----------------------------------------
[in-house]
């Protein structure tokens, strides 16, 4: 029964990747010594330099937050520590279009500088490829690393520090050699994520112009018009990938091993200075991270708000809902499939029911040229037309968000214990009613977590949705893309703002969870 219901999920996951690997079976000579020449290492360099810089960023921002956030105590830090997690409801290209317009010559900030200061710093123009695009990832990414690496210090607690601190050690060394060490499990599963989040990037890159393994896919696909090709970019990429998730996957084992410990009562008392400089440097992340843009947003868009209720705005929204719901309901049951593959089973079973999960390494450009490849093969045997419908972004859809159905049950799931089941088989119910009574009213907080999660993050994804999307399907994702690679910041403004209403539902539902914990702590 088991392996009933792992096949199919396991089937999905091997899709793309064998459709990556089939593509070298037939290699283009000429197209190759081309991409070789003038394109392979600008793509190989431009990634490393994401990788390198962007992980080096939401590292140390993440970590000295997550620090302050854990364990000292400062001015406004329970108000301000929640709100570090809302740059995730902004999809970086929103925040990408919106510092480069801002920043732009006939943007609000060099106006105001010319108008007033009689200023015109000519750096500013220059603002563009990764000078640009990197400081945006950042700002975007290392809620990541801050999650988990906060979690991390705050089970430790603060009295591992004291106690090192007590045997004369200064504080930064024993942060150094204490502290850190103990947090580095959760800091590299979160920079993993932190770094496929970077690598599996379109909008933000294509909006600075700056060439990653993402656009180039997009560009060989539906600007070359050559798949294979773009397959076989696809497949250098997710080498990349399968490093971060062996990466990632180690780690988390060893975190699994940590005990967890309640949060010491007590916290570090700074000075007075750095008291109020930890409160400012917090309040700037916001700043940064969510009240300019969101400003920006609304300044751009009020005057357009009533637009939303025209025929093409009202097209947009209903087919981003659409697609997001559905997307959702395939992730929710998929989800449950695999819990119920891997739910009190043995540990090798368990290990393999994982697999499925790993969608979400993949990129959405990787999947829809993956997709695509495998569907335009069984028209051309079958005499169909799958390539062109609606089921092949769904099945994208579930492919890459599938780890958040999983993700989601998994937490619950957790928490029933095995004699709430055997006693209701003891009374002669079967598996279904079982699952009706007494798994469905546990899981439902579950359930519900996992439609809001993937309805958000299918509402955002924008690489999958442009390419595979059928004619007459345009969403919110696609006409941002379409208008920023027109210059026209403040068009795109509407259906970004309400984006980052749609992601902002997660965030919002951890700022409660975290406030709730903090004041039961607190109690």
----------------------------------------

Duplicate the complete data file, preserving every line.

[in-house]
């Protein structure tokens, strides 16, 4: 029964990747010594330099937050520590279009500088490829690393520090050699994520112009018009990938091993200075991270708000809902499939029911040229037309968000214990009613977590949705893309703002969870 219901999920996951690997079976000579020449290492360099810089960023921002956030105590830090997690409801290209317009010559900030200061710093123009695009990832990414690496210090607690601190050690060394060490499990599963989040990037890159393994896919696909090709970019990429998730996957084992410990009562008392400089440097992340843009947003868009209720705005929204719901309901049951593959089973079973999960390494450009490849093969045997419908972004859809159905049950799931089941088989119910009574009213907080999660993050994804999307399907994702690679910041403004209403539902539902914990702590 088991392996009933792992096949199919396991089937999905091997899709793309064998459709990556089939593509070298037939290699283009000429197209190759081309991409070789003038394109392979600008793509190989431009990634490393994401990788390198962007992980080096939401590292140390993440970590000295997550620090302050854990364990000292400062001015406004329970108000301000929640709100570090809302740059995730902004999809970086929103925040990408919106510092480069801002920043732009006939943007609000060099106006105001010319108008007033009689200023015109000519750096500013220059603002563009990764000078640009990197400081945006950042700002975007290392809620990541801050999650988990906060979690991390705050089970430790603060009295591992004291106690090192007590045997004369200064504080930064024993942060150094204490502290850190103990947090580095959760800091590299979160920079993993932190770094496929970077690598599996379109909008933000294509909006600075700056060439990653993402656009180039997009560009060989539906600007070359050559798949294979773009397959076989696809497949250098997710080498990349399968490093971060062996990466990632180690780690988390060893975190699994940590005990967890309640949060010491007590916290570090700074000075007075750095008291109020930890409160400012917090309040700037916001700043940064969510009240300019969101400003920006609304300044751009009020005057357009009533637009939303025209025929093409009202097209947009209903087919981003659409697609997001559905997307959702395939992730929710998929989800449950695999819990119920891997739910009190043995540990090798368990290990393999994982697999499925790993969608979400993949990129959405990787999947829809993956997709695509495998569907335009069984028209051309079958005499169909799958390539062109609606089921092949769904099945994208579930492919890459599938780890958040999983993700989601998994937490619950957790928490029933095995004699709430055997006693209701003891009374002669079967598996279904079982699952009706007494798994469905546990899981439902579950359930519900996992439609809001993937309805958000299918509402955002924008690489999958442009390419595979059928004619007459345009969403919110696609006409941002379409208008920023027109210059026209403040068009795109509407259906970004309400984006980052749609992601902002997660965030919002951890700022409660975290406030709730903090004041039961607190109690």